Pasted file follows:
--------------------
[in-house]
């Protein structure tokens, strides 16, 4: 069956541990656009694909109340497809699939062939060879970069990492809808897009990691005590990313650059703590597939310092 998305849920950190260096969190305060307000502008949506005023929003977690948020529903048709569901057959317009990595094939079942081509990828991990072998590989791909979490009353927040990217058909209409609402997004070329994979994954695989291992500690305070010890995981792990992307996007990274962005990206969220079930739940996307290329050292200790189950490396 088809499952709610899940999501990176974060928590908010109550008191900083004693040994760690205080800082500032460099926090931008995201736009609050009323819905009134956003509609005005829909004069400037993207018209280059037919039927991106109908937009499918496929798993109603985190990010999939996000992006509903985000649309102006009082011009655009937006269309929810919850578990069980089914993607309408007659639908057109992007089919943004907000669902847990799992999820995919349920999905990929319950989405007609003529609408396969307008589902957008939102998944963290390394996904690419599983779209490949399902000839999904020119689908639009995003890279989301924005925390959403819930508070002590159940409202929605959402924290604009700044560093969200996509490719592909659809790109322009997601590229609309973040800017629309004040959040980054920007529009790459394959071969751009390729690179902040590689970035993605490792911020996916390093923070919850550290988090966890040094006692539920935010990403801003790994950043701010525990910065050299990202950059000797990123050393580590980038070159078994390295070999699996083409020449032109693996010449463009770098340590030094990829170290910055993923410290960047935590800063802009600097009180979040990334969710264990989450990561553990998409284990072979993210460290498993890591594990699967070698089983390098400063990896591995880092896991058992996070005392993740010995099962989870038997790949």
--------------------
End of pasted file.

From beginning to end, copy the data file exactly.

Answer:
[in-house]
């Protein structure tokens, strides 16, 4: 069956541990656009694909109340497809699939062939060879970069990492809808897009990691005590990313650059703590597939310092 998305849920950190260096969190305060307000502008949506005023929003977690948020529903048709569901057959317009990595094939079942081509990828991990072998590989791909979490009353927040990217058909209409609402997004070329994979994954695989291992500690305070010890995981792990992307996007990274962005990206969220079930739940996307290329050292200790189950490396 088809499952709610899940999501990176974060928590908010109550008191900083004693040994760690205080800082500032460099926090931008995201736009609050009323819905009134956003509609005005829909004069400037993207018209280059037919039927991106109908937009499918496929798993109603985190990010999939996000992006509903985000649309102006009082011009655009937006269309929810919850578990069980089914993607309408007659639908057109992007089919943004907000669902847990799992999820995919349920999905990929319950989405007609003529609408396969307008589902957008939102998944963290390394996904690419599983779209490949399902000839999904020119689908639009995003890279989301924005925390959403819930508070002590159940409202929605959402924290604009700044560093969200996509490719592909659809790109322009997601590229609309973040800017629309004040959040980054920007529009790459394959071969751009390729690179902040590689970035993605490792911020996916390093923070919850550290988090966890040094006692539920935010990403801003790994950043701010525990910065050299990202950059000797990123050393580590980038070159078994390295070999699996083409020449032109693996010449463009770098340590030094990829170290910055993923410290960047935590800063802009600097009180979040990334969710264990989450990561553990998409284990072979993210460290498993890591594990699967070698089983390098400063990896591995880092896991058992996070005392993740010995099962989870038997790949």